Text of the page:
“Small Town Diaries” is a series in this blog of posts I create inspired by my home town, Lazi. Lazi is a small town in the small island of Siquijor. It is a small town but, growing up, I never felt like we were disconnected with the world. We had television, we watched American movies, we read books, we read newspapers, we even welcome national celebrities and politicians often. Advertisements
Political theories was a subject in college that I was not particularly interested in, except for the part when we discussed Thomas Hobbes, who I thought viewed human beings as self-centered and altruistic. Being a Filipino and being raised as the eldest daughter with two younger siblings, I was taught early in life to never be self-centered. I was taught to think of others, especially of my siblings — to share with them whatever I have, and to help them with whatever they need. Later on, that teaching extended to cousins, when my grandparents would repeatedly tell me to “become a role model to your cousins,” and to other people, when my parents would advise me to “help as much as you can because other people are not as privileged as you.”
With dawn, there is the promise of a beautiful sunrise and a new day. But, unfortunately, before the new day is the unfathomable darkness and a painful good-bye to yesterday. Such was/is my life in the past weeks. I welcome the mornings these days, especially the opportunity to move on to life. I would be dishonest when I say I don’t fear what tomorrow will bring, but alongside fear, is my excitement over happy and better things the new dawn brings to me and my family.
Let’s start the week with a thought-full blog post: on the reason I write, and why the art of keeping a journal has never lost its appeal on me, and why writing helps me psychologically.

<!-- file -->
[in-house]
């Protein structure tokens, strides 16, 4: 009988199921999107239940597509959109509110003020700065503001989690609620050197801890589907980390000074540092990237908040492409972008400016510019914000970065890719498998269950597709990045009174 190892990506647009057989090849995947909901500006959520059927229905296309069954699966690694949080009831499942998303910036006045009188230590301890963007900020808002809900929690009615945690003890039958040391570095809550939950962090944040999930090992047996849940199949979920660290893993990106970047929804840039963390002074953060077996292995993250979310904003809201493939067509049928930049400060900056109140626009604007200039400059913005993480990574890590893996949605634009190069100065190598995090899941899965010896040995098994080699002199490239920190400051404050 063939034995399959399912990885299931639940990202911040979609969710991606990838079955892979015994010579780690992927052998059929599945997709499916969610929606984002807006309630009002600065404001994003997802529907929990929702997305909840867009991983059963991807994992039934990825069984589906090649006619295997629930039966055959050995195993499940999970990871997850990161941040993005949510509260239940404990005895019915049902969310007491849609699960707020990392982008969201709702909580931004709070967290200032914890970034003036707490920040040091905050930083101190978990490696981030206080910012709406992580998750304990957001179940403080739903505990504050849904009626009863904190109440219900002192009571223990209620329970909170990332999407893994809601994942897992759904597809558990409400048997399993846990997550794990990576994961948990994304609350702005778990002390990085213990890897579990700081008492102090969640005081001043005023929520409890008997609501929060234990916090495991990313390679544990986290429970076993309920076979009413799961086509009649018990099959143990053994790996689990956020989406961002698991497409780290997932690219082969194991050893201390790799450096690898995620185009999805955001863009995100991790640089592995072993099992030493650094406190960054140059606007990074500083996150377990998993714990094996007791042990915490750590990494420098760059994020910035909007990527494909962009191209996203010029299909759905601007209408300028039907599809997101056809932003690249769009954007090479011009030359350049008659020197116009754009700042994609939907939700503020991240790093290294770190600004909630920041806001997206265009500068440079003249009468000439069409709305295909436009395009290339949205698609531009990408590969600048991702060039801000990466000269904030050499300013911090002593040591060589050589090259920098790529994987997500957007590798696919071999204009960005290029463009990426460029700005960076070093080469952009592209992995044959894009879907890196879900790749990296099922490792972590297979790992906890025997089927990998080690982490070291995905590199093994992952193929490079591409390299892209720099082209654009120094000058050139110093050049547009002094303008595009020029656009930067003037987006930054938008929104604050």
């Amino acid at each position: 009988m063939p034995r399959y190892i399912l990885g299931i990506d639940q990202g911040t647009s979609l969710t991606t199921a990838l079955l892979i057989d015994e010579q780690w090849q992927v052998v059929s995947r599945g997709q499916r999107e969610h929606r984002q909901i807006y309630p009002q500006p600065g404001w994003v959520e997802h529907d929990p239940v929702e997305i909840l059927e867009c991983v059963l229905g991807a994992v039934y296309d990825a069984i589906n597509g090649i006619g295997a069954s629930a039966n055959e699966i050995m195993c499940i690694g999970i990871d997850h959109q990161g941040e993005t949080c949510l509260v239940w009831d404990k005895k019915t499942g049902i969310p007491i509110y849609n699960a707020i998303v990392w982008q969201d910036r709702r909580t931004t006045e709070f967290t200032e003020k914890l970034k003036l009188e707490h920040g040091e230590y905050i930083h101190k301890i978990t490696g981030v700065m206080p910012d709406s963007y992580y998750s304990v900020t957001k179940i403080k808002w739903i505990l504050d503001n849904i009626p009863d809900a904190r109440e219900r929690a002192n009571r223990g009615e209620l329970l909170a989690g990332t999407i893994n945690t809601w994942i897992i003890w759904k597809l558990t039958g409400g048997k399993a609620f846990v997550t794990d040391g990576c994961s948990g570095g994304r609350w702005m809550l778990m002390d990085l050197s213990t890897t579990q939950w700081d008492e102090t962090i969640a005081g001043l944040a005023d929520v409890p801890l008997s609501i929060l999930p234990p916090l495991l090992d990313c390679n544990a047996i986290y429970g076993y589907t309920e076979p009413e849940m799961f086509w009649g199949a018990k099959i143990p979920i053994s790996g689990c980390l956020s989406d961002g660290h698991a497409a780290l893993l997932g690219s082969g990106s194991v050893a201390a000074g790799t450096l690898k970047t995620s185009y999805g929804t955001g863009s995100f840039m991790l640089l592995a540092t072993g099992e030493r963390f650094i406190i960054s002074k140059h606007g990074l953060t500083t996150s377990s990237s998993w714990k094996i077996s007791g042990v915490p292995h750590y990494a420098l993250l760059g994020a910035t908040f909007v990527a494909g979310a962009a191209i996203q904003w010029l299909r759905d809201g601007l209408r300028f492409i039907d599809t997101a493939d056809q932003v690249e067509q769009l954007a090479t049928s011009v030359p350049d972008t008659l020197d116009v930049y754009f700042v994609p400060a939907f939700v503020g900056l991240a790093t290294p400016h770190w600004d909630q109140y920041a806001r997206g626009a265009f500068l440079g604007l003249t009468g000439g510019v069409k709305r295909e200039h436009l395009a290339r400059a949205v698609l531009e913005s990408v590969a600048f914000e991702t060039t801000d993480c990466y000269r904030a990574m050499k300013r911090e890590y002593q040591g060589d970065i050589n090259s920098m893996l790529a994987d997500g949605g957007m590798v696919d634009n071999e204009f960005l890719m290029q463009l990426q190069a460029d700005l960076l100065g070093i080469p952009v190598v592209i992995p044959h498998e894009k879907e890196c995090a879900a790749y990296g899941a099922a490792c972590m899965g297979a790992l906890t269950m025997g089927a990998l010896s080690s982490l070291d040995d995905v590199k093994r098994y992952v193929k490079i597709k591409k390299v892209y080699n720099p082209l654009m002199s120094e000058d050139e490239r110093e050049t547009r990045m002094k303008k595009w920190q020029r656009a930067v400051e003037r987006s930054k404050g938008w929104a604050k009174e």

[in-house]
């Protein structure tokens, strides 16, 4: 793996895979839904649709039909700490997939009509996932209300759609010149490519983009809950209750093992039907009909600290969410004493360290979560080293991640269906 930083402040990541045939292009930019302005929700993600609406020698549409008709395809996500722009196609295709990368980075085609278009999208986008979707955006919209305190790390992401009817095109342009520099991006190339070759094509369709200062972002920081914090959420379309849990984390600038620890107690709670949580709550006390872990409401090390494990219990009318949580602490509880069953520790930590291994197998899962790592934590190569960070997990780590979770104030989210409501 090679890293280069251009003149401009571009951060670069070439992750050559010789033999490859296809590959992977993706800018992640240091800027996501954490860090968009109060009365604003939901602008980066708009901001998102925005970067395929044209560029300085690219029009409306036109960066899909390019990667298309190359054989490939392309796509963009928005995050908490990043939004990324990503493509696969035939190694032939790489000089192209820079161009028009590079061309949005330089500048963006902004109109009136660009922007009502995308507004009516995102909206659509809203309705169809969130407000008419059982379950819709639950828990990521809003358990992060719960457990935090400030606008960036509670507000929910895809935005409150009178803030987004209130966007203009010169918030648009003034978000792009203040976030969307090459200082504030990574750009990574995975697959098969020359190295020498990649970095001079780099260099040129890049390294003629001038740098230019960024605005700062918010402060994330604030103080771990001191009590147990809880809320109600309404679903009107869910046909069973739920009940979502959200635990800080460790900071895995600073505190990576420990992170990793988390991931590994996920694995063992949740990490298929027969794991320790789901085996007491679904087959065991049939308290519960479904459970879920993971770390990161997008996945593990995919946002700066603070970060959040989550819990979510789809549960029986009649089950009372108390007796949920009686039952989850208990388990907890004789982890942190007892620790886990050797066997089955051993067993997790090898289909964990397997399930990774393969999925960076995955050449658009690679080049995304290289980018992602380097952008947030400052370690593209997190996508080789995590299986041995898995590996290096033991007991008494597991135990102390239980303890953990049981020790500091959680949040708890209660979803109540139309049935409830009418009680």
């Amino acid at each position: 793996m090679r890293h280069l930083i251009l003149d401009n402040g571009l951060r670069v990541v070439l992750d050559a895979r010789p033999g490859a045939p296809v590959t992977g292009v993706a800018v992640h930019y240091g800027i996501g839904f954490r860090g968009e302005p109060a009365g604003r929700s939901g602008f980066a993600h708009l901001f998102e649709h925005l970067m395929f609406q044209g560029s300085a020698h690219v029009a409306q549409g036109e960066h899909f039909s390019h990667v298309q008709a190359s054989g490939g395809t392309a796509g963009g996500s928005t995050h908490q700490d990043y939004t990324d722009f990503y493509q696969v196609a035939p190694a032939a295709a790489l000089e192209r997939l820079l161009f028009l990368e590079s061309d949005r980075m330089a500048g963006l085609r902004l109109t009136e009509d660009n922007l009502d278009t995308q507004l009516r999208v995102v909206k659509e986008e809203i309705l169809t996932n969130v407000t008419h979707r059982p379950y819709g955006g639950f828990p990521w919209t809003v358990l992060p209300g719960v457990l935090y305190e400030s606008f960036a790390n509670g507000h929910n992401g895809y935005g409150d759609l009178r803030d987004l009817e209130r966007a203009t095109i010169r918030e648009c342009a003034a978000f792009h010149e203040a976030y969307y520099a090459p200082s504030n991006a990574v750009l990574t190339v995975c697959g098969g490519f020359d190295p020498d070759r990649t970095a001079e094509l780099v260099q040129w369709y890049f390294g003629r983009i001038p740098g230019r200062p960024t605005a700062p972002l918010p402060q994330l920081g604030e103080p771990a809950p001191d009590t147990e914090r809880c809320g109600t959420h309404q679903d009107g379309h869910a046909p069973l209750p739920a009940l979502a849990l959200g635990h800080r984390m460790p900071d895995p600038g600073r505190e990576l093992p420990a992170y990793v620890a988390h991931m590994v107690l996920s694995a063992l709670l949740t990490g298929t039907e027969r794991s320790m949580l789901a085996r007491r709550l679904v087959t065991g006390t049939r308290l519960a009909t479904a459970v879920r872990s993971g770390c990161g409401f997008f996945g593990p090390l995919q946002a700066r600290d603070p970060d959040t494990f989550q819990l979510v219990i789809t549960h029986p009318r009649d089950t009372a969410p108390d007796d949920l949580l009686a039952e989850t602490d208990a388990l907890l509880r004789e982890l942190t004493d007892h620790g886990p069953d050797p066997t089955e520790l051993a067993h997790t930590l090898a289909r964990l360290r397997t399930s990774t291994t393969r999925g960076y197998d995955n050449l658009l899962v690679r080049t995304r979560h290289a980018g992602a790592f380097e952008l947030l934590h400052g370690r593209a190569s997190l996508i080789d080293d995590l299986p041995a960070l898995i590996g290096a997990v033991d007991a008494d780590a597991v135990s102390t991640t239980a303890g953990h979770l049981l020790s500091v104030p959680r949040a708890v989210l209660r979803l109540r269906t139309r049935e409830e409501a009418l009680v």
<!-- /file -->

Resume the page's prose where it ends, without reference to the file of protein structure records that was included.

Start your week being inspired to live well, free from negativity and bad vibes.
For as long as I can remember, these what I call modern gypsies have been a permanent fixture in our small town’s fiesta celebration every summer. Five to 10 days before the fiesta and five to 10 days after, they occupy a substantial amount of real estate in town where they set up temporary tents and display their goods all day. Most of these gypsies are traders — selling everything from magic wallets to household wares.
I went on a short trip to Siquijor last November (really a short trip because it did not last more than 24 hours) to bring candles, flowers and prayers for my loved ones who have departed. It is a tradition in our country to commemorate our dearly departed on the first two days of November. As I’ve said here, there are still many unexplored portions of the island, mostly coves and beaches that luckily have not yet been converted to beach resorts. These beach strips are our version of paradise.
Nov. 25 is designated by the United Nations General Assembly as the International Day for the Elimination of Violence Against Women. Despite being one of the most liberated countries in the world, the Philippines continues to be a double-standard society, where certain acts of men are accepted and tolerated, while the same acts of women are frowned upon. My only solution to the complete elimination of violence (physical, sexual, mental and economic) against women is empowerment and the only tool I know that could lead to empowerment is education.
Living in a town far from the fast-paced life of the city and a little behind in technology makes for good and meaningful conversations. That is what we normally do in a small town – we gather around, especially after dinner, and catch up on each other’s lives. In the hopes of engaging in a meaningful conversation and learning several things from someone that I think is both intelligent and humane, I threw some questions to my friend who entered into a life he has always hoped for as a child.
In a town populated by a little more than 20,000 souls, my hometown, Lazi, is indeed very small. It is also located in an equally small island that is just lucky to be surrounded by bigger and more economically-progressive neighbors. While we are not very technologically-backward — we have electricity, mobile phone sites, and Internet connection — our electricity is crappy just like the most part of the nation. We are plagued by brownouts and blackouts that last, often, more than 3 hours a day. When these power outages occur, in order to entertain ourselves, we go out and talk.
Let me tell you my Halloween story.